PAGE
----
Editors’ note: 

No one article can exhaust the often-misunderstood topic of gender roles within the church. For a helpful “whole-Bible” explanation, see “Beautiful Difference: The (Whole-Bible) Complementarity of Male and Female.” For more resources, see our topic page on manhood and womanhood.

Applying 1 Timothy 2:12 in the local church setting is tricky: “I do not permit a woman to teach or to exercise authority over a man; rather, she is to remain quiet.” What exactly does Paul not permit?

Of course, some think Paul didn’t write 1 Timothy and so conclude this statement doesn’t carry apostolic weight. Others find a contradiction with Galatians 3:28 (“there is no male and female, for you are all one in Christ Jesus”) and declare a person’s gender to be irrelevant for how he or she serves in the church.

But suppose a godly woman in a complementarian church (i.e., a church that ordains only qualified men as pastors) looks at 1 Timothy 2:12 and wonders, What does it mean that I’m not permitted “to teach or to exercise authority over a man”? What ought she conclude and why? It’s a good question to ask in a context where “women who profess godliness” (v. 10) are called on to learn (v. 11). This implies putting into practice what Scripture teaches.

I propose that “to teach or to exercise authority over a man” was Paul’s way of summarizing to his longtime, younger colleague Timothy the chief responsibilities of a congregation’s pastor: (1) instruction via faithful exposition of Scripture, in ways like Jesus nurtured his disciples, and (2) benevolent oversight and shepherding, in ways like Jesus cared for his followers and like early Christian leaders emulated (e.g., 1 Pet. 5:1–5).

A brief investigation of 1 Timothy 2:12’s application cannot rehearse a full exposition of the passage in its context. I’ve undertaken that elsewhere (see The Letters to Timothy and Titus, 137–89) and other articles on this site have engaged such arguments, including frequent objections from egalitarian critics. And even such an exposition might fall short of a satisfying answer to the question posed above. No single difficult passage of Scripture is likely to contain a full explanation for its rationale. What a single verse affirms will be part of a larger constellation of passages that sheds light on that verse.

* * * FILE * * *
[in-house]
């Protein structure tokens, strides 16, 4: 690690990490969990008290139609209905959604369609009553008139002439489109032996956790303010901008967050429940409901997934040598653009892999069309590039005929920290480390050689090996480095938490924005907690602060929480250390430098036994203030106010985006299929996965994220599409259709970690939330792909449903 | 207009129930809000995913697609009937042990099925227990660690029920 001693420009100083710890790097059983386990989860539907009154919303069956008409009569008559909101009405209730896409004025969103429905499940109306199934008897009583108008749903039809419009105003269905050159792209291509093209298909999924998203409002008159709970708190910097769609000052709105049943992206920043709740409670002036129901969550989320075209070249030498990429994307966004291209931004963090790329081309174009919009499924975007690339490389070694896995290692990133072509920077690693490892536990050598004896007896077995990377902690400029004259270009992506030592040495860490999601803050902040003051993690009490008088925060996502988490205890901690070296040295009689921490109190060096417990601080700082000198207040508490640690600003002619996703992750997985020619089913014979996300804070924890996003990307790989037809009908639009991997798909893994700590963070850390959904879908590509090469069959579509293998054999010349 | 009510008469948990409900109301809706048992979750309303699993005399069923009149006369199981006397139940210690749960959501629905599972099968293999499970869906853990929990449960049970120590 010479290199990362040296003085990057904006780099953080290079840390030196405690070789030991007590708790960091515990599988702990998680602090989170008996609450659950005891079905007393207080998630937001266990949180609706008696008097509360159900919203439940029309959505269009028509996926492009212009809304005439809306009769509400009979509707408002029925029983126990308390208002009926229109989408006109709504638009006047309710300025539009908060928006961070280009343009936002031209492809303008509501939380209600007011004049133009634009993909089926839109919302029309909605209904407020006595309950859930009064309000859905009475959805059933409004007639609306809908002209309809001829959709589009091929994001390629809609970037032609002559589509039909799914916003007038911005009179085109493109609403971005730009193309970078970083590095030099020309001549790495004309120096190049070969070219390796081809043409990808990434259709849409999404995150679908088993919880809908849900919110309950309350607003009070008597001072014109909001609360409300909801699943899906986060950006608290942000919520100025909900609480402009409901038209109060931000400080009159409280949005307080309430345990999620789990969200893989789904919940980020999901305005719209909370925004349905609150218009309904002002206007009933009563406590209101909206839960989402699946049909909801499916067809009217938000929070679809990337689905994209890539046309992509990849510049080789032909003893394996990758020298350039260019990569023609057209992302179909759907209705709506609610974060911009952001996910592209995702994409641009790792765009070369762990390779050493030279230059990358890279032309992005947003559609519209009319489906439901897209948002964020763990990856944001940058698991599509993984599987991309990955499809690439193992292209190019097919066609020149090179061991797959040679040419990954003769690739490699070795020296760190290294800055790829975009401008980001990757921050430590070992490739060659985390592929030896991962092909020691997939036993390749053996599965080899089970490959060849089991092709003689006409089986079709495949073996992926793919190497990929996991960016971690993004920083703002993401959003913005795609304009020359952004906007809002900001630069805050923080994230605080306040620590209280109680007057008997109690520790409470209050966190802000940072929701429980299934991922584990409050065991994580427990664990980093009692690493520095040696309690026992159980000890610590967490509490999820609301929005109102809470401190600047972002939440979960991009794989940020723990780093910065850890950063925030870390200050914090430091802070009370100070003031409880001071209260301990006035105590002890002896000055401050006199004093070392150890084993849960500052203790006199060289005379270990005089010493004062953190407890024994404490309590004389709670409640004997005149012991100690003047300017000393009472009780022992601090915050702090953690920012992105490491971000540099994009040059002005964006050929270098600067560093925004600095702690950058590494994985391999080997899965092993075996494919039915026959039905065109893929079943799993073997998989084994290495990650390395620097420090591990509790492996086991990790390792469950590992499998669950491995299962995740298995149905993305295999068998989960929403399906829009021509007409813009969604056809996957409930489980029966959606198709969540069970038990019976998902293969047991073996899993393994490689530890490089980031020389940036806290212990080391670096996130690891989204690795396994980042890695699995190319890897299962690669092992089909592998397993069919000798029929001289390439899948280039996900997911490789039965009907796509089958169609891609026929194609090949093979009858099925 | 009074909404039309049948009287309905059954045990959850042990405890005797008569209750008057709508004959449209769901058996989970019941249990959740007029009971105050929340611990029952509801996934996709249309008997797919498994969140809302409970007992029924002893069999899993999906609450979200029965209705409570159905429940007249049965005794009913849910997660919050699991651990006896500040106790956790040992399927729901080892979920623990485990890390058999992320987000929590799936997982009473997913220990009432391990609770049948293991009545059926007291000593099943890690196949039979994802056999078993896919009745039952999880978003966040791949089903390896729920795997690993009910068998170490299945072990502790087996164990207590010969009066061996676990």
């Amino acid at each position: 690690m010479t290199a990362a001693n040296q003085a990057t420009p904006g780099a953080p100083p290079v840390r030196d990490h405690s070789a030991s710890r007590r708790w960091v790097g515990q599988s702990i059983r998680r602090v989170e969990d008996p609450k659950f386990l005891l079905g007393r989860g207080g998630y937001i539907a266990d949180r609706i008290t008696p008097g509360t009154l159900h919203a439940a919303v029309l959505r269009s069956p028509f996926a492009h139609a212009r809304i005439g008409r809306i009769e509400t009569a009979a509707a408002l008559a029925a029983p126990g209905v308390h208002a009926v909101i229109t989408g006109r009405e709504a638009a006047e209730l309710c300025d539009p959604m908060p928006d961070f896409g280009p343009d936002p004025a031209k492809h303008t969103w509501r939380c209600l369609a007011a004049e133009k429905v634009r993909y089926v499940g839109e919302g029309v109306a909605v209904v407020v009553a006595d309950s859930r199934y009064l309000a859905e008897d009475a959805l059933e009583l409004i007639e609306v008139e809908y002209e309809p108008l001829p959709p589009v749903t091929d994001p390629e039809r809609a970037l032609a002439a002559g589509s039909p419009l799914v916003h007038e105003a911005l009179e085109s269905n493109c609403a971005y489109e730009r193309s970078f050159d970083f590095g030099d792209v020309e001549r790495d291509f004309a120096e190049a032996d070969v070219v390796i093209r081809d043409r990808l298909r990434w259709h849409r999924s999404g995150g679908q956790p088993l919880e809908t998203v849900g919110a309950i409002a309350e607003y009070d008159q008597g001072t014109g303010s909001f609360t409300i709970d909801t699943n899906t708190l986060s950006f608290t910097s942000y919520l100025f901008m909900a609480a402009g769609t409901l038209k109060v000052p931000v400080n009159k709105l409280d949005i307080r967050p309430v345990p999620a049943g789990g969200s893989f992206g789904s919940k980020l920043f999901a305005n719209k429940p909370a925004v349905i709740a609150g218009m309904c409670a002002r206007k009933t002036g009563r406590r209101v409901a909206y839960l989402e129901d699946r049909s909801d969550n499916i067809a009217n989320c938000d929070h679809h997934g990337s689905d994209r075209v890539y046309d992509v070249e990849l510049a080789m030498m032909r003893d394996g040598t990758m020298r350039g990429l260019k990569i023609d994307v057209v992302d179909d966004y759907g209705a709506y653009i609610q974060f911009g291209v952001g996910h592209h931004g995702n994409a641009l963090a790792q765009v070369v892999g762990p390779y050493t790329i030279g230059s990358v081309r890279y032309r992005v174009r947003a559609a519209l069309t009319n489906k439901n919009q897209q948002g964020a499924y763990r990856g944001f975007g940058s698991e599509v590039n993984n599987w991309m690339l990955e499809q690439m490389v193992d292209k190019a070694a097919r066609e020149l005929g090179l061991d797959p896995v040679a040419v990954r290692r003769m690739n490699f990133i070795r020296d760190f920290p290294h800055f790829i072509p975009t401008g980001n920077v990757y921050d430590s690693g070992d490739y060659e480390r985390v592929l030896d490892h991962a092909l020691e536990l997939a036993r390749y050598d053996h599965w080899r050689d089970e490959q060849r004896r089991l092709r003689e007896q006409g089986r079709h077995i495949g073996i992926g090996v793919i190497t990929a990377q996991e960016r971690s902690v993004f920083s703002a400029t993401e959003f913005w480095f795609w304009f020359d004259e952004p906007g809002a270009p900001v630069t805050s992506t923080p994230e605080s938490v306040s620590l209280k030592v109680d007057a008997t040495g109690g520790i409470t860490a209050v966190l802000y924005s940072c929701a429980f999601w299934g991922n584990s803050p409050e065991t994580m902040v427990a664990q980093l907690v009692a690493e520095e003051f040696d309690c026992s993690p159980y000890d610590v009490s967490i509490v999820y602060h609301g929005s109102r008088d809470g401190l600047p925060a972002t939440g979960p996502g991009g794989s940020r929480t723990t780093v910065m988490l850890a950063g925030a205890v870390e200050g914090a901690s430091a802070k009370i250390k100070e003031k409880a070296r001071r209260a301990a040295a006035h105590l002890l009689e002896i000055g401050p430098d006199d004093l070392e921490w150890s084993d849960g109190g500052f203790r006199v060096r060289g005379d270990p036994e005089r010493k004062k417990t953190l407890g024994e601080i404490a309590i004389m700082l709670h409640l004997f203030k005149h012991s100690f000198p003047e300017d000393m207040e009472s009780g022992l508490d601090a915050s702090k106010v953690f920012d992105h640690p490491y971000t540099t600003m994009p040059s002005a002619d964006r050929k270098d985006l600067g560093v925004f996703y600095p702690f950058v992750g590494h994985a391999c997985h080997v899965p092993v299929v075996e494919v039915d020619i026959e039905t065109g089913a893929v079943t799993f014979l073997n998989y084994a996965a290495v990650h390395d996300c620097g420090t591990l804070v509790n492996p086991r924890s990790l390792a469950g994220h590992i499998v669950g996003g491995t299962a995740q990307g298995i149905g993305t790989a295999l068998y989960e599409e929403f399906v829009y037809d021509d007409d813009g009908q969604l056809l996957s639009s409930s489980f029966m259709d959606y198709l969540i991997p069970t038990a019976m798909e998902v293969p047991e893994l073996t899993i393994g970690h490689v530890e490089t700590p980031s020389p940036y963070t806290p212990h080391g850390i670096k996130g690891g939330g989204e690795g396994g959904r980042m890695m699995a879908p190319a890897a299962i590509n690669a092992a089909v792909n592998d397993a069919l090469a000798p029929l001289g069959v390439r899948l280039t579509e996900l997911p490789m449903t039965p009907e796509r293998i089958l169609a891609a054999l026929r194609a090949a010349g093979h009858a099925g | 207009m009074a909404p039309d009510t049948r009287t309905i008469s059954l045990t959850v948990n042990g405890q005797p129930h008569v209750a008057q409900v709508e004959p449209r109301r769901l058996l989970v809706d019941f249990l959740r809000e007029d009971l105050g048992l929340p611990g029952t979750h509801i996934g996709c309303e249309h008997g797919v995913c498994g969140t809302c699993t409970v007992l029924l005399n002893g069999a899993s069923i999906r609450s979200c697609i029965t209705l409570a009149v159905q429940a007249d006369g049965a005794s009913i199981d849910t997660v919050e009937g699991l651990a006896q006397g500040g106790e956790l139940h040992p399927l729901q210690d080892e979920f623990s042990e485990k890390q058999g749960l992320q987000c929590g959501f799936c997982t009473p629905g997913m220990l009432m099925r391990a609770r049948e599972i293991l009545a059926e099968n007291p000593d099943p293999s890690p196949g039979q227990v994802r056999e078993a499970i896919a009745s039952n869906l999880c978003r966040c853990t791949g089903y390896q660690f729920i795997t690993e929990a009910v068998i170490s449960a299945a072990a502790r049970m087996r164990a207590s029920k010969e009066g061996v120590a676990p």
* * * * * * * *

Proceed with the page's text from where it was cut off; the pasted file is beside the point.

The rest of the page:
What a single verse affirms will be part of a larger constellation of passages that sheds light on that verse.

From the whole-Bible context of 1 Timothy 2:12, we can see how it instructs the godly woman—meaning a woman who has responded to the gospel call to trust in Christ and is devoted to living for God’s glory. There are several things it encourages her to pursue and to avoid.

What Godly Women Are Encouraged to Pursue

On the “pursue” side are at least the following.

1. She should affirm women’s full created dignity right alongside that of men (Gen. 1:27).

2. She should affirm her sexual distinctiveness that complements the man’s (Gen. 2:18) and makes the God-willed furtherance of the human race through procreation possible (Gen. 1:28).

3. She should note the entrance of sin into the world, with punitive (yet ultimately redemptive) implications for both woman and man (Gen. 3:14–19).

4. Conscious of personal and corporate sin, she should see in Christ’s coming the same joyous tidings that her forebears in the faith like Elizabeth and Mary and Anna the prophetess saw (Luke 1–2).

5. Having repented of her sins and believed in the gospel message (Mark 1:15), she should take her place alongside Jesus’s first zealous followers like the many women who supported Jesus and the Twelve financially (Luke 8:3), witnessed Jesus’s crucifixion (Mark 15:40–41), bore the first known testimony to his resurrection despite skeptical reception by the apostles (Luke 24:10–11), and participated in the work and life of the church with diligence. (Romans 16, for example, is filled with names like Phoebe, Prisca, Mary, Rufus’s mother, Tryphaena, Tryphosa, and Junia.) Throughout the New Testament, insights for congregational conviction and direction never originated from men in isolation from women. Rather, leaders like Jesus and Paul labored alongside women, affirmed their giftedness, and established structures that would maximize their contribution to the gospel’s effectiveness in the church and out into the world.